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What Writers Can Learn from Artists: Practice & Release

practice - four paintings from Julie Dyer Holmes

My friend Julie just started her final year of art school. Over the past three years she’s been blogging about her experience, and I’ve enjoyed watching her progress. After a recent touch-base, I started thinking about art—painting especially—and what lessons it can offer writers.

I put my finger on two core principles: practice and release.

Lesson 1: Practice…

In her blog, Julie describes practicing six hours a day, five days a week (and probably more). During the first year, she was allowed to use only charcoal. In the second year she expanded to graphite and oil paint. The foundational skills had to be practiced and solidified before moving on to the next.

…with intention

Practice with the intention to become better at a particular element. Discover the Ahas: What works? Why? You can then choose to apply that technique at the right time and place.

Even during summer breaks, Julie sets herself daily practice: drawing an ear over multiple days, painting an egg every day, painting multiple self-portraits.

…without attachment to outcome

Since the goal is improvement, do not become attached to the outcome. The work does not need to be “finished” or “good.”

Julie writes in one art-school report:

At this stage of learning, I am only spending two 20-minute sessions with each painting. Then we wipe out our work and begin a new pose and painting. This helps me lose the affinity I might be developing for a particular painting

There is no need to expect an end product here. When you practice, just focus on the process and technique.

Do you practice writing?

When was the last time you practiced—just for the sake of improvement—using metaphor? Or creating snappy dialog? Or writing evocative descriptions without getting flowery?

In my experience, visual artists pursue intentional practice more regularly than writers do. And I include myself in that assessment.

When I write poetry, I often use exercises, or “prompts,” to get me started. But those prompts are just jumping-off points, not intentional areas of focus for improvement. As a result, when a prompt doesn’t result in a good poem for me, it is a “failure.”

Do you see the problem there?

Practice does NOT equal failure! It’s time for me to shift my thinking on this.

What areas of your writing would benefit from intentional practice without regard to outcome? Any adjustment needed in your attitude towards practice?

Lesson 2: Release “good” to find “better”

In practice and with practice, it becomes easier to accept the lack of a finished outcome. But what about when you’re working on a “real” painting or a “real” article? Don’t you want to keep all the good stuff?

As tempting as that is, you must be willing to let go of “good” to create “better.”

Paint over it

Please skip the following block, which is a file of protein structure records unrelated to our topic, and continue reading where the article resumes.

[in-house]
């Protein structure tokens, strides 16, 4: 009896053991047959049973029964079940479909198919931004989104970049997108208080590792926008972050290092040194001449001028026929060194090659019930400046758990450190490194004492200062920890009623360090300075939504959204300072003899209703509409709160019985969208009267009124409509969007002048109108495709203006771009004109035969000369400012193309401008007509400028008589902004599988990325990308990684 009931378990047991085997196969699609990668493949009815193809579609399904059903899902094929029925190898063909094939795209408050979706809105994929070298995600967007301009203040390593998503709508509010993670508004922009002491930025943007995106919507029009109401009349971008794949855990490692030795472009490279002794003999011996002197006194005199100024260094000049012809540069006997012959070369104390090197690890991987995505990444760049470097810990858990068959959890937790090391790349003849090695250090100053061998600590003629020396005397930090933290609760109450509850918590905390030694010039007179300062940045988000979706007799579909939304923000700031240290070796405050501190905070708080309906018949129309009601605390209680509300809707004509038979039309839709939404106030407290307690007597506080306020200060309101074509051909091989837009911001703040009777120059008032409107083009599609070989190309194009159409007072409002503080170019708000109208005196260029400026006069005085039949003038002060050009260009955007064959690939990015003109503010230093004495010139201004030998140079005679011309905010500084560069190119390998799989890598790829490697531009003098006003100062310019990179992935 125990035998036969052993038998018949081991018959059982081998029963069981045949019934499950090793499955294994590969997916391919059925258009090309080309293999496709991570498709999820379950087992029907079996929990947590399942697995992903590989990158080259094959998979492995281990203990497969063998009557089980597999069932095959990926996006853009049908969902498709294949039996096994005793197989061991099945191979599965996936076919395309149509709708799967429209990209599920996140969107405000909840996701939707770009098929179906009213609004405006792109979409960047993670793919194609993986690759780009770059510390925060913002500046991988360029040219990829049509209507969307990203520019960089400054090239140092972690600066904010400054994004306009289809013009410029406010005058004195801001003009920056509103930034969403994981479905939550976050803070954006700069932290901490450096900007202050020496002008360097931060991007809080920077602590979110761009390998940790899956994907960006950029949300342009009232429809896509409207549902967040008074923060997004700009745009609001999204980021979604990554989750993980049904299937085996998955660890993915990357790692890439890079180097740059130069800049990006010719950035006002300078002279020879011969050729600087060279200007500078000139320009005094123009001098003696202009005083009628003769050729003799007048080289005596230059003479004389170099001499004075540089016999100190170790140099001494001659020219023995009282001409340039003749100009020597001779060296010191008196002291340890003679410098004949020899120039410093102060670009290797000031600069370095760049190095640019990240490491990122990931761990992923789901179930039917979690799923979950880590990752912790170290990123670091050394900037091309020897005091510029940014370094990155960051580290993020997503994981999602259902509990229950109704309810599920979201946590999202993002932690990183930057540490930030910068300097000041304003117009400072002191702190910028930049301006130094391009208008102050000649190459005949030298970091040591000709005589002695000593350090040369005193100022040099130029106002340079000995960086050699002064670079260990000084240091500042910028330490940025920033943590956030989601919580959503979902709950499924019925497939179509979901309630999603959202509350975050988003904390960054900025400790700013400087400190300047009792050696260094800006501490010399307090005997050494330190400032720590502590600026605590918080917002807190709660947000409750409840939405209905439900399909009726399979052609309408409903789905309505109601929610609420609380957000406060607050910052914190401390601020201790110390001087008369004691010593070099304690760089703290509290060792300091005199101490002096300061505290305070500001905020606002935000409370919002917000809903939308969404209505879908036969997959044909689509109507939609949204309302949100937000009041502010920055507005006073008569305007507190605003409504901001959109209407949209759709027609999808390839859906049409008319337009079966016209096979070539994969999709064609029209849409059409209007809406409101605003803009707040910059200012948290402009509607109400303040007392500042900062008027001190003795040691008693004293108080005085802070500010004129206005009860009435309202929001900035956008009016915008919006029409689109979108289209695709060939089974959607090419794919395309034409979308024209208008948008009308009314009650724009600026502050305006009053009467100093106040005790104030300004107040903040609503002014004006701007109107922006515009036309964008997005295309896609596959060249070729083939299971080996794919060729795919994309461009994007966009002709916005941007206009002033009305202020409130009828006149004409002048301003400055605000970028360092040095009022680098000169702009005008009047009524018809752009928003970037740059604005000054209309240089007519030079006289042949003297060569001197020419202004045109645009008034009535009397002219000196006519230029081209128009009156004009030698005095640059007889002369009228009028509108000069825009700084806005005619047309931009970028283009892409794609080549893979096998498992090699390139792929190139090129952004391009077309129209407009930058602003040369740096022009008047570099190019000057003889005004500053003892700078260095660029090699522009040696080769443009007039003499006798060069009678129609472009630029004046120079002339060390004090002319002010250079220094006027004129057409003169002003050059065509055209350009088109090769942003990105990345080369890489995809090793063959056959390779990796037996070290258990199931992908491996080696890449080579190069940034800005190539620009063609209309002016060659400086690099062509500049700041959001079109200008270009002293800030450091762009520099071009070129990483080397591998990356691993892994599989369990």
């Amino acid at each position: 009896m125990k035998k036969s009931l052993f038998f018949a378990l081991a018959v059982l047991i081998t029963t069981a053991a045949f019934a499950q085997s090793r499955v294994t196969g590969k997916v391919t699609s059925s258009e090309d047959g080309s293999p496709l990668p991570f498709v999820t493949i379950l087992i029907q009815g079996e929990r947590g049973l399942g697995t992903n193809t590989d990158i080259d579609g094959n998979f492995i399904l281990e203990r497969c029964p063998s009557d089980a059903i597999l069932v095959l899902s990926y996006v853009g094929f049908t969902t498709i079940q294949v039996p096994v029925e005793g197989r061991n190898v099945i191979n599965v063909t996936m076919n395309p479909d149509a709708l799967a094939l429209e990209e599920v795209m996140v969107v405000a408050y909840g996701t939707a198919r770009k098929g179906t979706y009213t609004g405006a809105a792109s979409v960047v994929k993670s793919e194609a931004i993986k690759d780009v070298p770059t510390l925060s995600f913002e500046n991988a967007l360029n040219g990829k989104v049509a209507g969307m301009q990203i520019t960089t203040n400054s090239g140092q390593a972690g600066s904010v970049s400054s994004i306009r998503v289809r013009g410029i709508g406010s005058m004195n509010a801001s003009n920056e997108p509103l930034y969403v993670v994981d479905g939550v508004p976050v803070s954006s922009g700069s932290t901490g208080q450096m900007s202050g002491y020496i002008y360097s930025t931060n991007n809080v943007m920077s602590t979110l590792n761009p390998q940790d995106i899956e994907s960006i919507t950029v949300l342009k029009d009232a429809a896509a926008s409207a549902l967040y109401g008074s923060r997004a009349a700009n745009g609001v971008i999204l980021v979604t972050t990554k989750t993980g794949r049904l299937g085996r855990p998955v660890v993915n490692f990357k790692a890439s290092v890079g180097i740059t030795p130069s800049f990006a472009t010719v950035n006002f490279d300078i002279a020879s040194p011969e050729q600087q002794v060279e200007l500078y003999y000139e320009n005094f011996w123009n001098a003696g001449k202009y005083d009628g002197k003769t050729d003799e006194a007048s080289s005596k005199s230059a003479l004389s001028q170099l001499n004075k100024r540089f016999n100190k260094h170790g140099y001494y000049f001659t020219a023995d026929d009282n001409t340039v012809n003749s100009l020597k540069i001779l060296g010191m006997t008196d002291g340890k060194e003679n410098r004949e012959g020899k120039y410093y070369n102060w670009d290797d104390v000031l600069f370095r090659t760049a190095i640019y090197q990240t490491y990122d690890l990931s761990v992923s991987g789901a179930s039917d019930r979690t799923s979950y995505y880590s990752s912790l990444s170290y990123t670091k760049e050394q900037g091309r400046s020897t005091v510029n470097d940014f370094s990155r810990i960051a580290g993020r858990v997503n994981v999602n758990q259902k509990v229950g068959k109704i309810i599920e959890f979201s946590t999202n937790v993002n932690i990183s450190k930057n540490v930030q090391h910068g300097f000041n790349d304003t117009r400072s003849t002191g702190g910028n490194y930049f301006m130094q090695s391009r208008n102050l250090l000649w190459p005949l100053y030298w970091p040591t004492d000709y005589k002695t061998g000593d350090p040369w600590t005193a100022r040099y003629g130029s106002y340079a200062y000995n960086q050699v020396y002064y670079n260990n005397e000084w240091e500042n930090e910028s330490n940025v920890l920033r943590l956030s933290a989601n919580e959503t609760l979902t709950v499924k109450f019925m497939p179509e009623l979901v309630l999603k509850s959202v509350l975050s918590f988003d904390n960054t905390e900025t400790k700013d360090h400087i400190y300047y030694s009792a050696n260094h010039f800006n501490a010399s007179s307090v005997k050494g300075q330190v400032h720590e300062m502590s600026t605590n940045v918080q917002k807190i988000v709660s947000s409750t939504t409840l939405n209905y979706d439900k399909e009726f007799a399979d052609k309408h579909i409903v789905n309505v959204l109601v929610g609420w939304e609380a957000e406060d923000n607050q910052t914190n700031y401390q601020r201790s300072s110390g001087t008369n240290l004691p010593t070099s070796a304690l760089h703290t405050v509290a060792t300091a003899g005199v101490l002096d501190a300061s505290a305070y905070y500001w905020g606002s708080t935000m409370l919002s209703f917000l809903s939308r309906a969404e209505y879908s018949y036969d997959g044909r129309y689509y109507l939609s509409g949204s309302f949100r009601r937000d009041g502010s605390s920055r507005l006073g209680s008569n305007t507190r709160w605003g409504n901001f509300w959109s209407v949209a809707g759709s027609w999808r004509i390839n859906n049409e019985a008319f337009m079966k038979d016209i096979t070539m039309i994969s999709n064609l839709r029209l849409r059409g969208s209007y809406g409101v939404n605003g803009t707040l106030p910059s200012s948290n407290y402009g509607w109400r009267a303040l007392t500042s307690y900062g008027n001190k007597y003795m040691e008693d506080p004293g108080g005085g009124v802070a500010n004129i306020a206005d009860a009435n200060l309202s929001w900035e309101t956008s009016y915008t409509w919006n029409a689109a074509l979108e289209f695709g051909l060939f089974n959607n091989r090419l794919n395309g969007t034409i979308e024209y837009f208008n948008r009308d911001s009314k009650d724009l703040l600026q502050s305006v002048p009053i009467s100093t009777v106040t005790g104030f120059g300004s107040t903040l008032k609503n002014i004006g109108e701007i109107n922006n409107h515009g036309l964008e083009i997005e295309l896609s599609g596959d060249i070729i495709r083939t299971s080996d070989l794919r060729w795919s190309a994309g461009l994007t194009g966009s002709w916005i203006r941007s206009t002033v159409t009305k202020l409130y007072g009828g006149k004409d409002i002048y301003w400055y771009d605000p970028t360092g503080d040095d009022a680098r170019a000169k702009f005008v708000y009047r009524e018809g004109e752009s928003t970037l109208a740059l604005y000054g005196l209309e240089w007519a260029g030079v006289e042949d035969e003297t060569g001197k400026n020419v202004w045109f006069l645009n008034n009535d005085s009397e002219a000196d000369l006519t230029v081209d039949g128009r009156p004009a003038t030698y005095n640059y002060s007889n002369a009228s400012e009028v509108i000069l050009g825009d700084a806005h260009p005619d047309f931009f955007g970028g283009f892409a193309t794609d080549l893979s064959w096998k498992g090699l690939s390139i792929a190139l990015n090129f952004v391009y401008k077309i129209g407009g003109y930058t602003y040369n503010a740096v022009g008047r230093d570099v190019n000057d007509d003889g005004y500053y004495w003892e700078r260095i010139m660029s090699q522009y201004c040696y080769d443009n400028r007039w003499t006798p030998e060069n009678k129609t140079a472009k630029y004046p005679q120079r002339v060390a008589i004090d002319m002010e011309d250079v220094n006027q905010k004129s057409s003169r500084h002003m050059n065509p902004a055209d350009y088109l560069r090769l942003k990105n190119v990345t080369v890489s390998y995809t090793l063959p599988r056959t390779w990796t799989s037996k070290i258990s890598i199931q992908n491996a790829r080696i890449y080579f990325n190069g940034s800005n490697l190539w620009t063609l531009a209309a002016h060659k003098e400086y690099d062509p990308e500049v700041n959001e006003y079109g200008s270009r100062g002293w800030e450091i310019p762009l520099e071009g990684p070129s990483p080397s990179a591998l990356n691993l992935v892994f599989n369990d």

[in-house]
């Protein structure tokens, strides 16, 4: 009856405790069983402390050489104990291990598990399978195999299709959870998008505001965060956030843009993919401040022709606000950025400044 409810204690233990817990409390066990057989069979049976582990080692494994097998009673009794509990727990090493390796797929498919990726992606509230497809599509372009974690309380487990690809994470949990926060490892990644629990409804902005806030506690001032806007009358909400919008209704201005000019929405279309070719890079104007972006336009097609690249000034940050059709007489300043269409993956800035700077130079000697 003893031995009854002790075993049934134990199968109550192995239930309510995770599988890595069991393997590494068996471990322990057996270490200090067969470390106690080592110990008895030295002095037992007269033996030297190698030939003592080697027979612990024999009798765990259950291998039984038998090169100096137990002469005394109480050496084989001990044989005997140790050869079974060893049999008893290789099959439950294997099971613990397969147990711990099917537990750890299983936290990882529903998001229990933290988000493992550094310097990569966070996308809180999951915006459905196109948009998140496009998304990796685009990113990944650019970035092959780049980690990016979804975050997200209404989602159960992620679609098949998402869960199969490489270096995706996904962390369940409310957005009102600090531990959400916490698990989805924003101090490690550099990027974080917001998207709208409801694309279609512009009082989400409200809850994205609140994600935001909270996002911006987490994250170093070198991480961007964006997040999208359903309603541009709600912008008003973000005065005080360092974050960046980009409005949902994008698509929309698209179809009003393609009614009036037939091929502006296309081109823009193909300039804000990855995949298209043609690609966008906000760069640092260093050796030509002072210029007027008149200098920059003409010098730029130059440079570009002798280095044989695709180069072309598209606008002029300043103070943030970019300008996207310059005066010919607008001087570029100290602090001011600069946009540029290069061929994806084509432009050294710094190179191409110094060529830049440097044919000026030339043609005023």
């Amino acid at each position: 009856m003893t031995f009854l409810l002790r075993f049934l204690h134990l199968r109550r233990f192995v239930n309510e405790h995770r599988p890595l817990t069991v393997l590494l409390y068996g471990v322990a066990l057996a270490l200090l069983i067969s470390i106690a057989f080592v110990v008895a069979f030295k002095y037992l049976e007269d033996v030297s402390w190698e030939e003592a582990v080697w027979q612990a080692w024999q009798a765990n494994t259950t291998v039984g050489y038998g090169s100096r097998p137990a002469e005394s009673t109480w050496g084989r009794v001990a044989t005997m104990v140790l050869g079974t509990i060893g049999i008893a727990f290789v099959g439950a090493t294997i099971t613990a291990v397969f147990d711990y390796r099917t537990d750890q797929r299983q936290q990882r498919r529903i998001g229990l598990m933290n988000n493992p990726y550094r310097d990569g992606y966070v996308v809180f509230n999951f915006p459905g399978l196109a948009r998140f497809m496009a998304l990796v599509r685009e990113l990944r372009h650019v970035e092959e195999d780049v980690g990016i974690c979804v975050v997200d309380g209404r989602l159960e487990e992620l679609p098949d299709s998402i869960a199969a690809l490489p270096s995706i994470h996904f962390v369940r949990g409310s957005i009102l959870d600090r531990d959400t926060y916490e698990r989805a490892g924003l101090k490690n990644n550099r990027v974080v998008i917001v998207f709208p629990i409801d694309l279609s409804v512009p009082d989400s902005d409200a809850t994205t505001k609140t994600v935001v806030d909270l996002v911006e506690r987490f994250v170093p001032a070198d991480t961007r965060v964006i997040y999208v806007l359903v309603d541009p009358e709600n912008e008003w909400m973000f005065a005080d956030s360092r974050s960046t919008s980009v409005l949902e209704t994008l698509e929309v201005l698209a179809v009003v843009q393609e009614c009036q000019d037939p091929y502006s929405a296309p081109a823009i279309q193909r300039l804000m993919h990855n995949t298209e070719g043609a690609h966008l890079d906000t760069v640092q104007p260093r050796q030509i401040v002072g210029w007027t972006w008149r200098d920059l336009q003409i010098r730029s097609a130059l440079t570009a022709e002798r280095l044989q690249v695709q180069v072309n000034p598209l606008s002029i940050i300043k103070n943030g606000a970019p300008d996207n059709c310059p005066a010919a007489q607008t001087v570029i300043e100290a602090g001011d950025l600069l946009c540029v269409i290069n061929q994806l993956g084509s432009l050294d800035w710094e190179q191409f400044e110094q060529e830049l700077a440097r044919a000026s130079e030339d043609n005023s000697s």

As I’ve learned from Julie and other artists, in painting (oil especially) you often layer paint on paint, building up light in one area and dark in another to create the images you want.

If something isn’t working, you paint over it. And, if one element is working but causes the rest of the painting not to work, you paint over it and find something that allows the whole piece to work.

The result of being willing to let go—to paint over something already good—is greater depth and richness and more layers (literally and figuratively).

Translation for writers: “Kill your darlings”

Every writer in the world would love to keep all their beautiful words. But if those beautiful words confuse your reader, or otherwise stand out in some inappropriate way—style mismatch, self-indulgence, excessive cleverness—they’ve got to go.

This is when you have to “kill your darlings,” that is, delete those pretty passages and paint something new.

After so many years of writing, this lesson I have learned fairly well. My red flag is a feeling of resistance. When I find myself trying to rearrange all the other words around my prettiest, most precious words, no matter how awkward things get, I know I’ve found a darling. When the realization hits, I usually sigh and utter a mild swear word. (If I really love the language, I cut and paste it into another document so I don’t lose it—though I can’t remember a single time I’ve gone back to retrieve a darling.)

More often than not, once I’ve removed the precious bit of language, new opportunities appear and I quickly see how to fix whatever wasn’t working.

Do you release words that are no longer serving your work? Try releasing a favorite phrase that’s causing you to struggle. What do you notice, before and after release?

Note to the “non-writers”

Many of my clients and colleagues are writing to get their ideas into the world, not to become great writers. (Of course the two are not mutually exclusive.) The idea of practicing writing may not appeal, because they’d rather practice their speaking or develop new consulting approaches. If that sounds like you, be sure you have a good editor.

The psychology of release still comes into play when working with an editor. Whether you’re writing a blog post, a novel, or a business book, an editor can tell you what’s working and what isn’t. Your editor might suggest letting go of beautiful language or clever structure or a pet concept to make way for something better. Warning: You may feel resistance!

As the author, you always make the final decision. But work with an editor you trust to help you get your ideas into the world as effectively as possible.


I’m curious to see how Julie’s final year of art school unfolds—and I’ll be alert to other lessons that writers can borrow from the visual arts!

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